In this particular instance, underlying these overt issues are numerous tensions that go beyond sibling grudges and sickness. Elizabeth’s own relationships have been fraught with unhappiness and her son Paul has been struggling through a bout of depression. Ivan and his wife (Chiarra Mastroianni) are seemingly happy with two young boys of their own. But old secrets about unrequited love get dredged up and Sylvia is looking for answers of her own. Although it’s a side note, it’s striking that Chiarra is Deneuve’s real-life daughter and in her eyes, I see the spitting image of her father, the icon, Marcello Mastroianni.
Melancholy Yuletide Offerings
There’s also a lot of truth and honesty buried within A Christmas Tale and in most competitions, it would win for the most melancholy of yuletide offerings. However, it’s important to note that its darkness and frank nature are balanced out with romance, comedy, and a decent dose of apathy as well.
Still, the most troubling thing about A Christmas Tale is not the fact that it is extremely transparent, but the reality that the themes of Christmas have no bearing on its plot. We leave these characters different than they were before, but whether they are better for it is up for debate.
The sentimentality of an It’s Wonderful Life crescendo would be overdone and fake in this context, but some sort of reevaluation still seems necessary. Because without faith in anything – faith in their family is ludicrous – their world looks utterly hopeless.
The two little grandsons wait in front of the nativity, staying up to get a glimpse at Jesus (perhaps mistaken for Santa Claus), and their father calmly states they should go to bed because he’s never existed anyways. Whether he’s referring to Jesus or Santa seems to make little difference. And there’s nothing inherently wrong with holding such beliefs. It simply feels counter to everything that we have been taught about this season. Admittedly, right about this time every year my idealism begins to overpower my own cynical urges. I’ll readily concede that.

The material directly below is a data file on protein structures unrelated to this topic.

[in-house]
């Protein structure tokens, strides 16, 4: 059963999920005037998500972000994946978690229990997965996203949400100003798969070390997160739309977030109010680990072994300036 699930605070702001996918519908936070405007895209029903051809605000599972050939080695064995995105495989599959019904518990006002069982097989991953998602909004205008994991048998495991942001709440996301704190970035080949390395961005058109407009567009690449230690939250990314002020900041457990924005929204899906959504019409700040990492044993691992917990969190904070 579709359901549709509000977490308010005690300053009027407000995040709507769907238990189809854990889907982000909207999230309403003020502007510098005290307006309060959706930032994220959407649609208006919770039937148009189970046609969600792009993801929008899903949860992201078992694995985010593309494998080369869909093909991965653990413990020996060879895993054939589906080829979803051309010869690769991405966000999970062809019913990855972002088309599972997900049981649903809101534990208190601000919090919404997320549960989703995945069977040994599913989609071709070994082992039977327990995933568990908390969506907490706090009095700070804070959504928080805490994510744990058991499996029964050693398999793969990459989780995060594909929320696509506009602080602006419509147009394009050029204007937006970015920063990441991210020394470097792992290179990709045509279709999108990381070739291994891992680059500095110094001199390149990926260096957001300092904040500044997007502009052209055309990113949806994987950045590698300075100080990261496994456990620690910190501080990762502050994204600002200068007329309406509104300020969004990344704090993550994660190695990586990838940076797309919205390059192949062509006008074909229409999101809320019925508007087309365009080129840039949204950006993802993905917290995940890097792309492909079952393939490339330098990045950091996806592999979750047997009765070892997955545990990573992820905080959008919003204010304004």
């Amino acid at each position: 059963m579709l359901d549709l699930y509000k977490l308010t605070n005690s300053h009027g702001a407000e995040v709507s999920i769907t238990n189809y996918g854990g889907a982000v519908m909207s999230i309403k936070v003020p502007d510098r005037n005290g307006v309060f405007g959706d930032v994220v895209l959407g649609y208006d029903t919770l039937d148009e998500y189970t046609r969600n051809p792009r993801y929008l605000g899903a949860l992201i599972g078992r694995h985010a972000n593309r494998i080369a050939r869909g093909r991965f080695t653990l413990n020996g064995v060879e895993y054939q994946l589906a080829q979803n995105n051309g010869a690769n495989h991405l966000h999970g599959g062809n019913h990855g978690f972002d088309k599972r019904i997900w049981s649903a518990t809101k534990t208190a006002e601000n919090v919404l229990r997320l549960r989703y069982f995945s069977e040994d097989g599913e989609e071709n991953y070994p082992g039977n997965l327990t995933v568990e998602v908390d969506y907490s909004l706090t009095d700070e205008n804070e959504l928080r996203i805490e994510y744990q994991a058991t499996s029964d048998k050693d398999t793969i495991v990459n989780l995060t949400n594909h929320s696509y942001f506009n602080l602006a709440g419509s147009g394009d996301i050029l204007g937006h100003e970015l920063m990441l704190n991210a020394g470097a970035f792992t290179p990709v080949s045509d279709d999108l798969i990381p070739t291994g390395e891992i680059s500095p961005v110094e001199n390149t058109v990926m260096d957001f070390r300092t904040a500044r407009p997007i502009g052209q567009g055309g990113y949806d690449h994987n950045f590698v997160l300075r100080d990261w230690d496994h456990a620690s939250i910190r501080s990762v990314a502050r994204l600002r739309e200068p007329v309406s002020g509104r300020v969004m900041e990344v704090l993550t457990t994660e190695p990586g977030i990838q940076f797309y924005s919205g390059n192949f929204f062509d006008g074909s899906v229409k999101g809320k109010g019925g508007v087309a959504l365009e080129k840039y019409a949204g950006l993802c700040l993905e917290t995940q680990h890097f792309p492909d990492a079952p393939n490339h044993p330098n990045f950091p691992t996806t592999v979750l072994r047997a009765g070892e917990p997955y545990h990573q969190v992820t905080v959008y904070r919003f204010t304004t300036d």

But even the fact that Junon and her grown son Henri attend midnight mass is an interesting development. It’s almost as if they’re looking for something that this religious liturgy might be able to impart to them. However, during this season emblematic of hope and joy, it seems like the Vuillard’s can have very little of either one. Henri can be his mother’s savior for a time by extending her life for 1.7 years or whatever the probabilities suggest. But then what?
A Christmas Tale
It’s this reason and not the family drama that ultimately makes A Christmas Tale a downer holiday story. Its denouement feels rather like a dead end more than fresh beginnings. Because Nietzche and coin flips are not the most satisfying ways to decipher the incomprehensibility of life – especially with death looming large during the holidays. It only helps magnify the absurdity of it all.
But that’s only one man’s opinion. That’s not to downplay all that is candid about this film in any way. If you are intrigued by the interpersonal relationships and entanglements of a family – maybe a lot like yours and mine – this film is a fascinating exposé that might well prompt some seasonal self-reflection.
What is your favorite non-traditional or unique Christmas movie? What about it specifically makes it resonate with you?
A Christmas Tale was originally released in the U.S. in 2008. It can be streamed on Amazon or purchased through the Criterion Collection.